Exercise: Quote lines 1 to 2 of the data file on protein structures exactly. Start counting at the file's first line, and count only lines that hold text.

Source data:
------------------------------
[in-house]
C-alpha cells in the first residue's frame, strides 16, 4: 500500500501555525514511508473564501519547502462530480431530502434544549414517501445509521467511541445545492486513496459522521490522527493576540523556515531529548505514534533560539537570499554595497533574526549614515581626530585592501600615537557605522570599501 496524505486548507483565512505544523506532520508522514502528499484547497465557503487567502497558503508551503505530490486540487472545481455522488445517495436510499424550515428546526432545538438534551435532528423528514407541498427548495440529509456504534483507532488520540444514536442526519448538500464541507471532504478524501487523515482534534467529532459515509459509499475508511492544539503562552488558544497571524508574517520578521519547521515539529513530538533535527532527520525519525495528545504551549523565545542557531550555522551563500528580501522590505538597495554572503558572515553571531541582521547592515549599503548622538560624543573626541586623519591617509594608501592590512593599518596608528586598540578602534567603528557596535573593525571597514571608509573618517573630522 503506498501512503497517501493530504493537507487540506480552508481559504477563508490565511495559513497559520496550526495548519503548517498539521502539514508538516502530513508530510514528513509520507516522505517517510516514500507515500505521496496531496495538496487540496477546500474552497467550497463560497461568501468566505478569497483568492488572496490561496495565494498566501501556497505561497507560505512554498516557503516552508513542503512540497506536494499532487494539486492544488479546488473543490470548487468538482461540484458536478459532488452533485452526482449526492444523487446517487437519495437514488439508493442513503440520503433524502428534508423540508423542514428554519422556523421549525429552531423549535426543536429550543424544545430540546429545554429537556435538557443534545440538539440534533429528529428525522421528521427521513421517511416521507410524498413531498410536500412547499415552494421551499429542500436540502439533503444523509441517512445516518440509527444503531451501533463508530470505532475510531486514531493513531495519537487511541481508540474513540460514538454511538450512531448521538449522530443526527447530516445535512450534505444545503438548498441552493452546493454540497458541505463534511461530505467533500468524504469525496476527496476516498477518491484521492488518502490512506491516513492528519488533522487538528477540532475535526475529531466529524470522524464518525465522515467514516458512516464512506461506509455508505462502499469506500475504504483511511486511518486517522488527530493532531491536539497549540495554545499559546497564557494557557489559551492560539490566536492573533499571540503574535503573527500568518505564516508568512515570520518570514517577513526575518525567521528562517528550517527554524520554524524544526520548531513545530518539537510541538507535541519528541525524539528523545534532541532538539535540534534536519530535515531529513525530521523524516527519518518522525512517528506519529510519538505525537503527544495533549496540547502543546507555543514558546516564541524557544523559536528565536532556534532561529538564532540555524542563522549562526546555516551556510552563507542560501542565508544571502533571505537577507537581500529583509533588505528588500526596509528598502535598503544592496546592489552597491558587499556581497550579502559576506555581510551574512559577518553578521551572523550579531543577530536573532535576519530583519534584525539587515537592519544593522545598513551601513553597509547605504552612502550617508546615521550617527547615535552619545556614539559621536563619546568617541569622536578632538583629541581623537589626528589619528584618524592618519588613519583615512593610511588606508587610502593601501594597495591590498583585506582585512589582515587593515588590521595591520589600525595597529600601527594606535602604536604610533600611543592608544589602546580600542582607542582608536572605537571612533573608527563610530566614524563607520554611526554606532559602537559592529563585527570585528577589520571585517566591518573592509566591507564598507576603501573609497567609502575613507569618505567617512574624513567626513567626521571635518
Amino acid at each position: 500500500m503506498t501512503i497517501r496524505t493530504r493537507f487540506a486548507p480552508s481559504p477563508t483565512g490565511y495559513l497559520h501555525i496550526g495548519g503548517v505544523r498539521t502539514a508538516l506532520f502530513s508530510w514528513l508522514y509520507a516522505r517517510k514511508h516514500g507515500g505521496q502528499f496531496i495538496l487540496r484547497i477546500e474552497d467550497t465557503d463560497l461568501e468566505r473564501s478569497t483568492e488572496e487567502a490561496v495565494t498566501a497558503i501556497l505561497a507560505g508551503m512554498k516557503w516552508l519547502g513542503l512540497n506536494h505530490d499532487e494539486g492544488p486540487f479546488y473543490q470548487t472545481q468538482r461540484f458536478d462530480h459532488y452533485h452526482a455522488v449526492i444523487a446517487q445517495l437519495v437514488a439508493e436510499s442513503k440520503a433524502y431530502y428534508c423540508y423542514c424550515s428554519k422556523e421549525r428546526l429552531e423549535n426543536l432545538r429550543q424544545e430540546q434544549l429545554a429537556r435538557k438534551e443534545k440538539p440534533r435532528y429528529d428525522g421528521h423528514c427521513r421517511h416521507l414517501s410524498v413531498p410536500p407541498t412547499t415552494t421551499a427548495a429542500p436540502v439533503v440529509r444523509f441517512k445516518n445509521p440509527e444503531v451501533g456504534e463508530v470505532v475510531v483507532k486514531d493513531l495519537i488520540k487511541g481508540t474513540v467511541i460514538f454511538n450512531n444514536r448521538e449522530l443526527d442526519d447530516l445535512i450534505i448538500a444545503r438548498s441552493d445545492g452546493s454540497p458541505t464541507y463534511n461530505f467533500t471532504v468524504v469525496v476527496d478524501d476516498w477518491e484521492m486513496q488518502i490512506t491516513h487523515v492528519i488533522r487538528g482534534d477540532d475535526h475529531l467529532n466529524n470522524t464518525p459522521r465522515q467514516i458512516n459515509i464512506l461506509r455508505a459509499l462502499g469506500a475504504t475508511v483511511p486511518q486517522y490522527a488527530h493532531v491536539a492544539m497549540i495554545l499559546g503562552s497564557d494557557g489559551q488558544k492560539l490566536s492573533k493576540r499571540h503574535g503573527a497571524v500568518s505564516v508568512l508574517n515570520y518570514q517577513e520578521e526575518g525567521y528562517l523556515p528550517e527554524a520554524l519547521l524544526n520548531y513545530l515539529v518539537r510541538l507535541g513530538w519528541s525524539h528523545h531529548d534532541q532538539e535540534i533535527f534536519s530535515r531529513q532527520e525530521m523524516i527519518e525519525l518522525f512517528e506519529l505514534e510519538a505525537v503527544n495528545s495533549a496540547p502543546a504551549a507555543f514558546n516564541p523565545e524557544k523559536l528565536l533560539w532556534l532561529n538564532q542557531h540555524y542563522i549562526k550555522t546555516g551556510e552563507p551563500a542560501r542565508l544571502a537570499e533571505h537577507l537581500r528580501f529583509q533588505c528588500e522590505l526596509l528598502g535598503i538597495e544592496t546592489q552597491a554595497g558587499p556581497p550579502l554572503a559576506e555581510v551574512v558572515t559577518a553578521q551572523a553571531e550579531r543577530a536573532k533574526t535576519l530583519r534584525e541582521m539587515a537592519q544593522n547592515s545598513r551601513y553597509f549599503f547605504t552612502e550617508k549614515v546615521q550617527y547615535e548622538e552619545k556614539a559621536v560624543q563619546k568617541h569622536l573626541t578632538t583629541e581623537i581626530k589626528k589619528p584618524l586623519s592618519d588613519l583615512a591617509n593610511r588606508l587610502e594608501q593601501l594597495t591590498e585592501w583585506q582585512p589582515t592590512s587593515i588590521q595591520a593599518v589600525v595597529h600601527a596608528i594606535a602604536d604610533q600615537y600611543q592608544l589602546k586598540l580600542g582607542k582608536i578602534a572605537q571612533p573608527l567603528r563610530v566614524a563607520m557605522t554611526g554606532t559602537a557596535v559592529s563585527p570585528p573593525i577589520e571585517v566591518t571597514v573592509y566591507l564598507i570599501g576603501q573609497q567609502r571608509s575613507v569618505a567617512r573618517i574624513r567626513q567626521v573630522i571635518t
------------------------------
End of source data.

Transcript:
[in-house]
C-alpha cells in the first residue's frame, strides 16, 4: 500500500501555525514511508473564501519547502462530480431530502434544549414517501445509521467511541445545492486513496459522521490522527493576540523556515531529548505514534533560539537570499554595497533574526549614515581626530585592501600615537557605522570599501 496524505486548507483565512505544523506532520508522514502528499484547497465557503487567502497558503508551503505530490486540487472545481455522488445517495436510499424550515428546526432545538438534551435532528423528514407541498427548495440529509456504534483507532488520540444514536442526519448538500464541507471532504478524501487523515482534534467529532459515509459509499475508511492544539503562552488558544497571524508574517520578521519547521515539529513530538533535527532527520525519525495528545504551549523565545542557531550555522551563500528580501522590505538597495554572503558572515553571531541582521547592515549599503548622538560624543573626541586623519591617509594608501592590512593599518596608528586598540578602534567603528557596535573593525571597514571608509573618517573630522 503506498501512503497517501493530504493537507487540506480552508481559504477563508490565511495559513497559520496550526495548519503548517498539521502539514508538516502530513508530510514528513509520507516522505517517510516514500507515500505521496496531496495538496487540496477546500474552497467550497463560497461568501468566505478569497483568492488572496490561496495565494498566501501556497505561497507560505512554498516557503516552508513542503512540497506536494499532487494539486492544488479546488473543490470548487468538482461540484458536478459532488452533485452526482449526492444523487446517487437519495437514488439508493442513503440520503433524502428534508423540508423542514428554519422556523421549525429552531423549535426543536429550543424544545430540546429545554429537556435538557443534545440538539440534533429528529428525522421528521427521513421517511416521507410524498413531498410536500412547499415552494421551499429542500436540502439533503444523509441517512445516518440509527444503531451501533463508530470505532475510531486514531493513531495519537487511541481508540474513540460514538454511538450512531448521538449522530443526527447530516445535512450534505444545503438548498441552493452546493454540497458541505463534511461530505467533500468524504469525496476527496476516498477518491484521492488518502490512506491516513492528519488533522487538528477540532475535526475529531466529524470522524464518525465522515467514516458512516464512506461506509455508505462502499469506500475504504483511511486511518486517522488527530493532531491536539497549540495554545499559546497564557494557557489559551492560539490566536492573533499571540503574535503573527500568518505564516508568512515570520518570514517577513526575518525567521528562517528550517527554524520554524524544526520548531513545530518539537510541538507535541519528541525524539528523545534532541532538539535540534534536519530535515531529513525530521523524516527519518518522525512517528506519529510519538505525537503527544495533549496540547502543546507555543514558546516564541524557544523559536528565536532556534532561529538564532540555524542563522549562526546555516551556510552563507542560501542565508544571502533571505537577507537581500529583509533588505528588500526596509528598502535598503544592496546592489552597491558587499556581497550579502559576506555581510551574512559577518553578521551572523550579531543577530536573532535576519530583519534584525539587515537592519544593522545598513551601513553597509547605504552612502550617508546615521550617527547615535552619545556614539559621536563619546568617541569622536578632538583629541581623537589626528589619528584618524592618519588613519583615512593610511588606508587610502593601501594597495591590498583585506582585512589582515587593515588590521595591520589600525595597529600601527594606535602604536604610533600611543592608544589602546580600542582607542582608536572605537571612533573608527563610530566614524563607520554611526554606532559602537559592529563585527570585528577589520571585517566591518573592509566591507564598507576603501573609497567609502575613507569618505567617512574624513567626513567626521571635518